Steve Redgrave famously said, “Anybody who sees me in a boat has my permission to shoot me”.  Well running my first (and possibly only) marathon – that’s how I’m feeling today.

26.2 miles is a long way to run – far too long for any sane person.  Gosh it was hard.

For the record, I finished in 20,765th place, in a time of 4 hours and 50 minutes.  I didn’t break any records, but I did finish which was my aim and so far we’ve raised £1,650 towards the workshop for our sponsored students in December this year.

There were lots and lots of highs.  I was fortunate to meet Daniel Wanjiru, Mary Keitany and Gladys Cherono in the days before the race.  Daniel and Mary won the Elite races in 2017 and all kindly gave up their time to hear about our work in Kenya.  Daniel set of with race number 1 – while mine showed the size of the field.  There were actually 41,000 people taking part on the day.

Its often said, but the crowds lining the streets are amazing.  So many people, making so much noise for everyone.  Its really great to hear someone you’ve never met, shouting “come on Neil”.  And then the moments when I saw friends and family, that was a huge boost to my spirits – especially at 18 miles when I was having my toughest time.

I’d started running even 10-minute miles, which was the pace I’d been used to in training.  Through to half marathon distance, this was great and I felt very comfortable.  I was taking on water every mile and gels every five.  I was thoroughly enjoying the atmosphere.

The noise was quite incredible, with certain corners (usually around a pub, funnily enough) heaving with people, singing, and bands of every possible type.  And there were some brilliant banners and posters – my favourite I think, had the words “Motivational Banner”.

At 17 miles things started to get much more difficult.  The effort and number of gels meant I was getting some stomach cramps and I really didn’t want to drink any more.  I was aware of being very tired – and knowing from the mile markers that there was still 8 miles to go; over an hour and a half to go!

The heat was incredible.  I was pleased though that I wore a hat and sun glasses, and pored water over my head whenever I picked up a new bottle.  I’m sure without these I’d have had sunstroke (I’m a little short on hair cover).

There’s a real buzz at each of the big landmarks like Cutty Sark and crossing Tower Bridge, then once I’d passed Tower Bridge on the way back, I knew that no matter how long it took me, I’d finish.  Again the crowds helped enormously – especially the jelly babies and Haribo’s being handed out all along the Embankment.

The race itself had started at 10am, but due to the number of people taking part, I actually passed the start line at 10.37.  The biggest cheer as we set off was for the guys in the Rhino costumes.  I think everyone was astonished that even in that heat, they were prepared to run in those outfits.  It was very late in the race that I managed to pass a man carrying a washing machine and another a flush toilet.  So maybe I’m not as mad as I thought?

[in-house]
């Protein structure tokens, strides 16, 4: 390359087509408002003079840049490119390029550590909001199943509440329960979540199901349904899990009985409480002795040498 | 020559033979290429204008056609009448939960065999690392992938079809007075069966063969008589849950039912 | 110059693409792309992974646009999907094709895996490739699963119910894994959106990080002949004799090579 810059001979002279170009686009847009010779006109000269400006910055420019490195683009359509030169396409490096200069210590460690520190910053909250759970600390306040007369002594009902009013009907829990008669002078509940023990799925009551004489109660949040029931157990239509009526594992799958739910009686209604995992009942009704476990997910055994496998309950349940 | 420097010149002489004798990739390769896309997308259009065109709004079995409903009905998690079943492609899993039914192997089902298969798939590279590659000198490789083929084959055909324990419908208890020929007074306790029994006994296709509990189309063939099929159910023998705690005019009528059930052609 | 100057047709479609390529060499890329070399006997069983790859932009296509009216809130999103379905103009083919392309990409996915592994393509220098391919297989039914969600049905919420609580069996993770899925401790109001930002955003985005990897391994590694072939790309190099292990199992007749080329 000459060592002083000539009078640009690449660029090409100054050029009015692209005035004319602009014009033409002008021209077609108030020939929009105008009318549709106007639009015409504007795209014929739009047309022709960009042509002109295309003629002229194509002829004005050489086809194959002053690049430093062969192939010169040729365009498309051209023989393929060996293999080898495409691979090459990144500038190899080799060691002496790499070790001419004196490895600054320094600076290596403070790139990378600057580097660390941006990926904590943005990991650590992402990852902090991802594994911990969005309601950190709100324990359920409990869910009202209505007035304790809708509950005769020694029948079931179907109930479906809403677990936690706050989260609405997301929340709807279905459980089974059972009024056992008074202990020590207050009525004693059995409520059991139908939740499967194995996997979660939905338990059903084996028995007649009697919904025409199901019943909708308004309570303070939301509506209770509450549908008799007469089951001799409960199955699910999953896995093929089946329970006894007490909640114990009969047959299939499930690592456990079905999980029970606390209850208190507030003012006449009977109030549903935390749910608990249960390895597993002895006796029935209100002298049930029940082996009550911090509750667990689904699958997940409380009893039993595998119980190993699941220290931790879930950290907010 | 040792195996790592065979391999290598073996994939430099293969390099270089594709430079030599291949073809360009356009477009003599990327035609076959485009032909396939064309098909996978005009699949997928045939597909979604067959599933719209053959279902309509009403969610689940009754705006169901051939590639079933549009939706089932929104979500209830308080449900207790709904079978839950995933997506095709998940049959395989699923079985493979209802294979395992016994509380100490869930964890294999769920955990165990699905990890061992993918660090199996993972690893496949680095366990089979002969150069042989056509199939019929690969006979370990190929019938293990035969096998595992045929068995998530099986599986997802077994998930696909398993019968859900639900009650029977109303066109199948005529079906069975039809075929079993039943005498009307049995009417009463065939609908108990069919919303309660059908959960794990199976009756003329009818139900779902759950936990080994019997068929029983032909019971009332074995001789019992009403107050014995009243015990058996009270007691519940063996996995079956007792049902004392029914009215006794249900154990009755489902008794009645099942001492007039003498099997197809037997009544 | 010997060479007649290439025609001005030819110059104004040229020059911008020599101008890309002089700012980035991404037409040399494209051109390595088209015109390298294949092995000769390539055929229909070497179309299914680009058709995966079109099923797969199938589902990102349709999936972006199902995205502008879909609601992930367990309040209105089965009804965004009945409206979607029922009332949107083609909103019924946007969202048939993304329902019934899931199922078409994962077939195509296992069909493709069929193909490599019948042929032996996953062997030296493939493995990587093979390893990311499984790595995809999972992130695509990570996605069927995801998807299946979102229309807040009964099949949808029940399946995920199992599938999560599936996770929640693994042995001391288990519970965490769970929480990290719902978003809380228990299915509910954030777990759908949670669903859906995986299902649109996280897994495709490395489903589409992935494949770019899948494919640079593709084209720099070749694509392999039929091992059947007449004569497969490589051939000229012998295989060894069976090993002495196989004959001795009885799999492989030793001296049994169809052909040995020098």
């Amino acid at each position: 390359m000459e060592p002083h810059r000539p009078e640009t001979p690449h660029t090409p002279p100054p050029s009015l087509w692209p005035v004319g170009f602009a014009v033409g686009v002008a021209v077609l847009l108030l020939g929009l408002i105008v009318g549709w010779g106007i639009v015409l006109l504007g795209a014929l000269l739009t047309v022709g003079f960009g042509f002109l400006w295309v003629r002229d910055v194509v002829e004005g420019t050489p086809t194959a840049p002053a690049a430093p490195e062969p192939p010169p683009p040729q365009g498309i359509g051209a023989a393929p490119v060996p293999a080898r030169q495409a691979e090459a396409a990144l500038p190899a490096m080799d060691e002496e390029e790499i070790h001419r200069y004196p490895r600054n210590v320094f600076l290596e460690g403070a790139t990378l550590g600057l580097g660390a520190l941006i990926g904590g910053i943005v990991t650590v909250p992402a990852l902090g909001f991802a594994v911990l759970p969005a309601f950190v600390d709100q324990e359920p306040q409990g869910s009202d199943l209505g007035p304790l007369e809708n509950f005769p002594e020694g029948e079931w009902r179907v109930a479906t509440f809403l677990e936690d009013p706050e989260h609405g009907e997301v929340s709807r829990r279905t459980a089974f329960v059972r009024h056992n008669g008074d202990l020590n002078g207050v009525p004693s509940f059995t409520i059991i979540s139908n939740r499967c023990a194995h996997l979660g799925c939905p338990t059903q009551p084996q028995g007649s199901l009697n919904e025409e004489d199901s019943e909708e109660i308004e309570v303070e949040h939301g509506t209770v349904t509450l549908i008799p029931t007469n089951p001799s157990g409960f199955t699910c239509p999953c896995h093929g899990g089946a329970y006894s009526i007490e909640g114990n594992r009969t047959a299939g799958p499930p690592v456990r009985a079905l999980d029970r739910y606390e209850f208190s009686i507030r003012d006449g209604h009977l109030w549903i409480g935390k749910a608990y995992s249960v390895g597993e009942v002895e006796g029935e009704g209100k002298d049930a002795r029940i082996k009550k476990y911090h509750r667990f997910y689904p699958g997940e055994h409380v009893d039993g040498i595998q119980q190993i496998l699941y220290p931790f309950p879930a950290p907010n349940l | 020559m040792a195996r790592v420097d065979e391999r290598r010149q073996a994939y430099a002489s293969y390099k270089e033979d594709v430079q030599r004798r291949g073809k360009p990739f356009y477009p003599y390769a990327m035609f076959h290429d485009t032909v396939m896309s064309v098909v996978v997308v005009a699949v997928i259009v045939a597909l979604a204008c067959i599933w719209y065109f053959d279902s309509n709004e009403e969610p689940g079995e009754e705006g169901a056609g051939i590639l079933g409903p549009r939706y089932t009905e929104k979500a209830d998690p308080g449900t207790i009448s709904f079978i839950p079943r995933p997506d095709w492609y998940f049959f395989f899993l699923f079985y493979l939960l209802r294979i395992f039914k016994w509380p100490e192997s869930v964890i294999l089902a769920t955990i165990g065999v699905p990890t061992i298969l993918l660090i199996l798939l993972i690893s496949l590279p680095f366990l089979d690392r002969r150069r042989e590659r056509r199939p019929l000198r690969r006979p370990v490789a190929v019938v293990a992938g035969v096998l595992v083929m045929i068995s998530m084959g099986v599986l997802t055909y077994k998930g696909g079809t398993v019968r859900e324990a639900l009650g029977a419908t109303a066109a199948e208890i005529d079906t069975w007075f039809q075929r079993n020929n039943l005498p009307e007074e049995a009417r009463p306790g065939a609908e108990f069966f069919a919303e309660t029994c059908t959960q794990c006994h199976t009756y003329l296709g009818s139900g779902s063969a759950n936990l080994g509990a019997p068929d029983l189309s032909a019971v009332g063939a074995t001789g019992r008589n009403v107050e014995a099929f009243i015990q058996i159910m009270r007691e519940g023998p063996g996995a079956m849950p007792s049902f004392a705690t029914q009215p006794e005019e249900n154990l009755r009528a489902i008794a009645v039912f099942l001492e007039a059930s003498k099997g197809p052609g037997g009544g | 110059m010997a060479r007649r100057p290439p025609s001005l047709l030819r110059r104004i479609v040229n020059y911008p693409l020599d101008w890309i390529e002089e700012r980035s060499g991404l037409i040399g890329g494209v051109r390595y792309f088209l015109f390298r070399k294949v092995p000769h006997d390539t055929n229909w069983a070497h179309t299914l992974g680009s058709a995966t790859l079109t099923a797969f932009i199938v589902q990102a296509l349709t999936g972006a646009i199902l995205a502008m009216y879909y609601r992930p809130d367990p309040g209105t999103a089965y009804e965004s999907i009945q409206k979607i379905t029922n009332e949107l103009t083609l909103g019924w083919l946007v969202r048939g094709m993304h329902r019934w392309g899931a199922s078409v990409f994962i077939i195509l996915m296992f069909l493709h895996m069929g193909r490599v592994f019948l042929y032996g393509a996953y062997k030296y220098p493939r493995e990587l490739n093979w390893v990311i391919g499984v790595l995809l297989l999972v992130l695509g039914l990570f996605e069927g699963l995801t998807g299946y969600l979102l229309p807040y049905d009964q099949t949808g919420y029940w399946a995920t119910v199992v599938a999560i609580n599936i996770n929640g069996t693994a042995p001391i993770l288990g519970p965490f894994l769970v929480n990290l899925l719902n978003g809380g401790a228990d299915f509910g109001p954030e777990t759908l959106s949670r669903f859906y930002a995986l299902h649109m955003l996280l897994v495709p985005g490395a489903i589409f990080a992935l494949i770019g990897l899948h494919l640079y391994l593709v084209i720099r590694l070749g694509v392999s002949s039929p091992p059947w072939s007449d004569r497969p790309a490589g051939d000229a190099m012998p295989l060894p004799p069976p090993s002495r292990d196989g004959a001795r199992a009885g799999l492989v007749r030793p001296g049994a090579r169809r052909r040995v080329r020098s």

Just getting to the start line was brilliant.  I often feel excited going to sports events.  The closer you get to the stadium, the more shirts and scarves you see until its just a mass of colour.  This was the same thing – as more and more people got onto the train.  Only this time the colours were from those taking part, not the supporters.  There was such great anticipation, mixed with no little apprehension.  I think we all feared what was ahead.

I ran the first half in 2 hours 10 minutes and the second on 2 hours 40 minutes, showing just how much I slowed down (2 minutes a mile slower).  But finally at around 3.27pm, I finished.  And boy did I ache.  I was completely spent.  I had no energy.  Bizarrely I felt worse after I’d finished.  I was quite light headed and needed to sit down a few times.  I think my system was struggling to cope with the extra oxygen I was suddenly getting, finally breathing more deeply.  It was only temporary and later once I’d had a cup of tea I began to recover.

And now, I can enjoy it more.  Being part of such a mass participation event was so great.  A fantastic atmosphere which shows up London in its very best light; everyone cheering everyone, such incredible support.  There was such goodwill for so many charities, all doing wonderful work.

For a non-runner I’ve really enjoyed running.  I’m fitter at 56 than I was at 40, maybe even than at 30.  I’ve met some fantastic people over the last 6 months, all willing to help and offer encouragement.  And I’m so grateful to everyone who donated to our charity and sent messages of support.  You can’t imagine how much that helped me, as well as the kids in Kenya.

Thank you all.

And if you’re interested in joining us for the workshop, please do let me know.  It promises to be another amazing experience – and much less painful than the marathon.